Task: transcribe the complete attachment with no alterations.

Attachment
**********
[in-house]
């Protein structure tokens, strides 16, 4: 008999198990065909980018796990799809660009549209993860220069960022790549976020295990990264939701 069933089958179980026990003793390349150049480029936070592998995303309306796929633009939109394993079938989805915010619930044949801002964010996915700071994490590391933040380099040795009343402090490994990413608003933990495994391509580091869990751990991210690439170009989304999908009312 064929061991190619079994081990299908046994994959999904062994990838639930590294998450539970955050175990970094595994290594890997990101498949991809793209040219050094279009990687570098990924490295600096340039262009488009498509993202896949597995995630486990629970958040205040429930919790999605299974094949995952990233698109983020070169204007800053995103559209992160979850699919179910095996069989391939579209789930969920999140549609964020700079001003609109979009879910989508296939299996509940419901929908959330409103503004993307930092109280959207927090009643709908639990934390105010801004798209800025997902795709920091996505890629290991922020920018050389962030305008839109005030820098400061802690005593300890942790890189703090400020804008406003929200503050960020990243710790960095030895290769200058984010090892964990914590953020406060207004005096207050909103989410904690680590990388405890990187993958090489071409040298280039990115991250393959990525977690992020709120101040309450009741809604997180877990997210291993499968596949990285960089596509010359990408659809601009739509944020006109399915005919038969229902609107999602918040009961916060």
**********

[in-house]
């Protein structure tokens, strides 16, 4: 008999198990065909980018796990799809660009549209993860220069960022790549976020295990990264939701 069933089958179980026990003793390349150049480029936070592998995303309306796929633009939109394993079938989805915010619930044949801002964010996915700071994490590391933040380099040795009343402090490994990413608003933990495994391509580091869990751990991210690439170009989304999908009312 064929061991190619079994081990299908046994994959999904062994990838639930590294998450539970955050175990970094595994290594890997990101498949991809793209040219050094279009990687570098990924490295600096340039262009488009498509993202896949597995995630486990629970958040205040429930919790999605299974094949995952990233698109983020070169204007800053995103559209992160979850699919179910095996069989391939579209789930969920999140549609964020700079001003609109979009879910989508296939299996509940419901929908959330409103503004993307930092109280959207927090009643709908639990934390105010801004798209800025997902795709920091996505890629290991922020920018050389962030305008839109005030820098400061802690005593300890942790890189703090400020804008406003929200503050960020990243710790960095030895290769200058984010090892964990914590953020406060207004005096207050909103989410904690680590990388405890990187993958090489071409040298280039990115991250393959990525977690992020709120101040309450009741809604997180877990997210291993499968596949990285960089596509010359990408659809601009739509944020006109399915005919038969229902609107999602918040009961916060």